And yet, at this time, when all my friends in universities and high schools are off for six weeks or more (as are all the teachers in the countries you are reading this in, so nothing special or extraordinary there): off at the beach, relaxing, doing their own thing……although rationally I know that this is my job and blahdy blahdy blah, blah-blah, in fact I walk around in a permanent state of teeth gritting infuriation except when I am actually in the classroom, when the gregarious professional that you might suspect does not exist actually does emerge : I am a showman, and give it my all. I do think that I am a real teacher. I care about the students and the quality of the teaching (especially considering how much the poor parents are paying for it: there is nothing more depressing, I can tell you, than a badly taught lesson), but having given it my all I suspect that this is also how Madonna or Lady Gaga or any other artist must feel when they wake up, mentally and physically mangled in the morning after a show and think, oh Christ, not another one tonight, I can’t, I just can’t, I’m going to cancel , exhausted from the effort and the depleting extroversion; the putting yourself out there, the being watched and thought over, the beacon of the lesson: the instructor.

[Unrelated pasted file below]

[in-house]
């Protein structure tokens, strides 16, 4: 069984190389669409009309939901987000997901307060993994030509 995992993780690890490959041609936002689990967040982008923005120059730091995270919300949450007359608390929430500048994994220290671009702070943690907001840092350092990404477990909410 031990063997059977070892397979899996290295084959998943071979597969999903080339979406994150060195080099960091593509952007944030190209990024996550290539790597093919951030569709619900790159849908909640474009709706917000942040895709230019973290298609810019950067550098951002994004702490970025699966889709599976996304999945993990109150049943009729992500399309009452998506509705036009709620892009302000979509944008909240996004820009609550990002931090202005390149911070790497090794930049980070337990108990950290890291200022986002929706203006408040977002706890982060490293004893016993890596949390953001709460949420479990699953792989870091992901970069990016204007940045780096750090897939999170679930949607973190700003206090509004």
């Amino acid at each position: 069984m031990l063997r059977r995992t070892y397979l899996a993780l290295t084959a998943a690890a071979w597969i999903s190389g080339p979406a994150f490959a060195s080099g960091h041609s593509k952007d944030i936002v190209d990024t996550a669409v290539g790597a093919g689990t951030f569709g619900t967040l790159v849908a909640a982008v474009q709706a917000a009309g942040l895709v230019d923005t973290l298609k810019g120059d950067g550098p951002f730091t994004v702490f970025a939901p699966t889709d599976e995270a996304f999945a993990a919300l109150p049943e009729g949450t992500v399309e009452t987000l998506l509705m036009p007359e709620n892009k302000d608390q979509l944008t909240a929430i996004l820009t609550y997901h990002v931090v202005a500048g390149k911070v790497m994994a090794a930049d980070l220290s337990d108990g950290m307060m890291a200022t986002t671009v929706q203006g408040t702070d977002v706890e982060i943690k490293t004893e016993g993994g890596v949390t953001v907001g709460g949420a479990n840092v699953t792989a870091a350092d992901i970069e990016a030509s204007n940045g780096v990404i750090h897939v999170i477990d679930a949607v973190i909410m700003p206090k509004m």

I walk along like a deranged Asperger’s with Tourette’s, dragging my clodhopping feet and my f***ed up knee, muttering to myself with expletives (the language, people, the language this week! My mouth a foul hole of filth, spewing swear words and cursing the very pavement I walk on, just, just not being able to face any more teaching (the term began on April 3rd, it finishes on August 9th (at least mine does: for the Japanese teachers, the concept of ‘end of term’ is an impossibility, a mirage in the deserts of their computer screens)). Is that not too long, though? Are you feeling my blood pumping from the screen upon which you read these deranged, self-indulgent and frazzled words?
As a human being, not just a pawn in the world economy, I yearn for freedom – I am gasping for it – and, as I sit here, and the sun is blowing through the blue-skied plants outside, I can feel it coming.
And Duncan, in from a lovely day at the coast, or else from a fun day out in Tokyo, covered, always, in his delectable smelling Coppertone, flowers entwined in olive brown skin, a rush of the foam on the crest of a Kamakura wave, makes me practically hallucinate. The smell, so evocative, makes my mouth water, my mind rush with images so strong that my whole limbic system, so aroused and hyperstimulated that I cannot see the reality in front of me, made me feel, just now, that I already am on holiday. I woke up this morning, leaned over and kissed him, and the smell on his skin was so beautiful that I felt as if I were in heaven.